By Akiko Higashimura. Released in Japan in two separate volumes as “Kuragehime” by Kodansha, serialization ongoing in the magazine Kiss. Released in North America by Kodansha Comics. Translated by Sarah Alys Lindholm.
I realize that it is coincidence, but frequently the volume of Princess Jellyfish that I am reading is there to answer the questions and concerns I mentioned in my review of the previous volume. Last time I talked about wanting Kuranosuke to have to deal with consequences and be thrown off his game more, and I also mentioned the market for the jellyfish dresses being upscale and not for people like Tsukimi. Lo and behold, in this volume Kuranosuke is not only dealing with once again being told how hard it is to be a successful clothing maker in the world today, but also has to stand by and suck it up as Shu and Tsukimi get close enough to start dating, although given the two of them are still talking at cross-purposes a bit, I’m not sure if that’s going to be an endgame. And yeah, what fashion would Amars, the most unfashionable, wear?
Amars is actually pretty impressive here; for all that they may whine and complain a lot (especially Mayaya), they’re very much involved in both saving the apartment complex and getting the jellyfish brand out there. And the biggest worry of the book, how they will react when they hear that Tsukimi and Shu are going out, also turns out to less of a crisis than expected – Shu is, after all, the son of a politician and being groomed for greater things. Ergo, a political marriage would be a godsend for the rest of Amars. Of course, as a reader I’m not entirely convinced that Tsukimi would make a very good politician’s wife. As for the dresses, now that we’ve established the high-end dresses, we need cheaper stuff for the casual buyer. But what if the casual buyer is Amars? Would they wear this stuff? Not a chance. So.. what WOULD they willingly buy?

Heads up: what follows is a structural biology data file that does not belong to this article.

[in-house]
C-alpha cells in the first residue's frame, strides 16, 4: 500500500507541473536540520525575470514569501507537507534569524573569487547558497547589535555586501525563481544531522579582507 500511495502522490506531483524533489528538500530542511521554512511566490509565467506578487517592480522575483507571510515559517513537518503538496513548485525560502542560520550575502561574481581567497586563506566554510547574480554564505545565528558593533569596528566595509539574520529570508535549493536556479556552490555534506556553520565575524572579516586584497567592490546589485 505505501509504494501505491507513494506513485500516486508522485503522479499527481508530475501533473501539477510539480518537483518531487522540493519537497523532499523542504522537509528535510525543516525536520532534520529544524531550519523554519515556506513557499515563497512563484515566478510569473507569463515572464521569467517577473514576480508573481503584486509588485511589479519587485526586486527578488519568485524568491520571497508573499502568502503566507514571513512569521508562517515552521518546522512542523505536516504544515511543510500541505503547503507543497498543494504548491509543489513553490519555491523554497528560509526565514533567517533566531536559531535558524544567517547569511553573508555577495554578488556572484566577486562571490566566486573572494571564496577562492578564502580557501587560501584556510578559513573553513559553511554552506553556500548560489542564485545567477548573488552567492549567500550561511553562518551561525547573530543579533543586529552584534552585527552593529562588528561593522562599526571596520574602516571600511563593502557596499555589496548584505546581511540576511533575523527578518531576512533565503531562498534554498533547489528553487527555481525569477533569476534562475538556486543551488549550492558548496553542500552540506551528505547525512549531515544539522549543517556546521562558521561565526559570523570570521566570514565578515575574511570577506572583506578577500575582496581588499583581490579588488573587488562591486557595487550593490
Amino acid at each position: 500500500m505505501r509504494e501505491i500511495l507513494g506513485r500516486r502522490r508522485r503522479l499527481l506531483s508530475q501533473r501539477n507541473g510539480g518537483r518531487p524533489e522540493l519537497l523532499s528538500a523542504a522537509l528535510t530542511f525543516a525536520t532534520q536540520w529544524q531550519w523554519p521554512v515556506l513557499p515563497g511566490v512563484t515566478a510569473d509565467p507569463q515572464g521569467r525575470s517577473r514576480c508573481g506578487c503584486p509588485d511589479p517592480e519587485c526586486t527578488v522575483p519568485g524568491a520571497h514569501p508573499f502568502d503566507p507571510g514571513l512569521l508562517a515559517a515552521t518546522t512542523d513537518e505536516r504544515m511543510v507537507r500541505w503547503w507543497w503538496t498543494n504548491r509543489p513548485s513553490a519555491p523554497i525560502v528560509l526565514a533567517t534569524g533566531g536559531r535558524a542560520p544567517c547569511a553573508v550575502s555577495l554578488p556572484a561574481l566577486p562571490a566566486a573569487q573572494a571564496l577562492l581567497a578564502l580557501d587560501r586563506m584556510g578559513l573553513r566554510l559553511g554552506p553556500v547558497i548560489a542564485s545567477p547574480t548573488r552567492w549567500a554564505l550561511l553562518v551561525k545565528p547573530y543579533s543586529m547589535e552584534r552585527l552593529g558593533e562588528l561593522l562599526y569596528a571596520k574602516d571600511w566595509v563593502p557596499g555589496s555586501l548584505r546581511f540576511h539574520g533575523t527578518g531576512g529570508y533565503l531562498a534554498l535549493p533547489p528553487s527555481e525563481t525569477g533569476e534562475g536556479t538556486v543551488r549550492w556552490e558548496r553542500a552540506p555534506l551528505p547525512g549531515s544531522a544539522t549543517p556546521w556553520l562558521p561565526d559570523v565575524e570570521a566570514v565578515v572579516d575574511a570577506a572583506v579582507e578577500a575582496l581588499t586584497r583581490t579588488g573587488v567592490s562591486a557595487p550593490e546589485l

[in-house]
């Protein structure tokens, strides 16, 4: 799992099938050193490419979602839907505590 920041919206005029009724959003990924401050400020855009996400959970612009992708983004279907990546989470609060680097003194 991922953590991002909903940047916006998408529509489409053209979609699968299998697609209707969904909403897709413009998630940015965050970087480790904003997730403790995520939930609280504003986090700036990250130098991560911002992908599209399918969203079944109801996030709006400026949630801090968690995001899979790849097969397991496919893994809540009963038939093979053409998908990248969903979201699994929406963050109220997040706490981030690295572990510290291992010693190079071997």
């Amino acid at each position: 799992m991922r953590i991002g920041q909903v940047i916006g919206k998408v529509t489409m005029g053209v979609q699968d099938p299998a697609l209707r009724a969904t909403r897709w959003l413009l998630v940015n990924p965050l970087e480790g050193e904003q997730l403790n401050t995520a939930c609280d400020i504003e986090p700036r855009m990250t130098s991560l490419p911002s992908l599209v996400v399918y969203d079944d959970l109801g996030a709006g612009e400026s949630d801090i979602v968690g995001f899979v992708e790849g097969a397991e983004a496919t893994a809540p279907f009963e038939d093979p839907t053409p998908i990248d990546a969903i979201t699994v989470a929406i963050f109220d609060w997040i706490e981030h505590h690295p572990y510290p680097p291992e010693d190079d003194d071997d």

This volume features not one, not two, but THREE characters slowly realizing that they’ve fallen in love, each with different impact. Tsukimi is the most obvious, adn I’m still not sure it’s sunk in for her, or even if she grasps what it means going forward. The proposal certainly hasn’t sunk in. Inari, meanwhile, hears from Shu that he has a “fiancee” at the apartments, and is horrified not just at the idea that one of those girls (she doesn’t know which one) could have bewitched him but that it hurts her enough for her to realize that she has genuine feelings of love for Shu as well. As for Kuranosuke, I think he’s the furthest behind, as he’s not really admitting to himself at all how he really feels about Tsukimi even as he distances himself by saying he’s the “sorcerer” who placed a spell on her to make her a “princess”. Which is all very well and good, but sounds pretty cowardly to me.
They just announced the manga is wrapping up in Japan this fall, though we still have a few omnibuses to go to catch up. In the meantime, it gets better with each volume, and if you haven’t picked it up yet you should.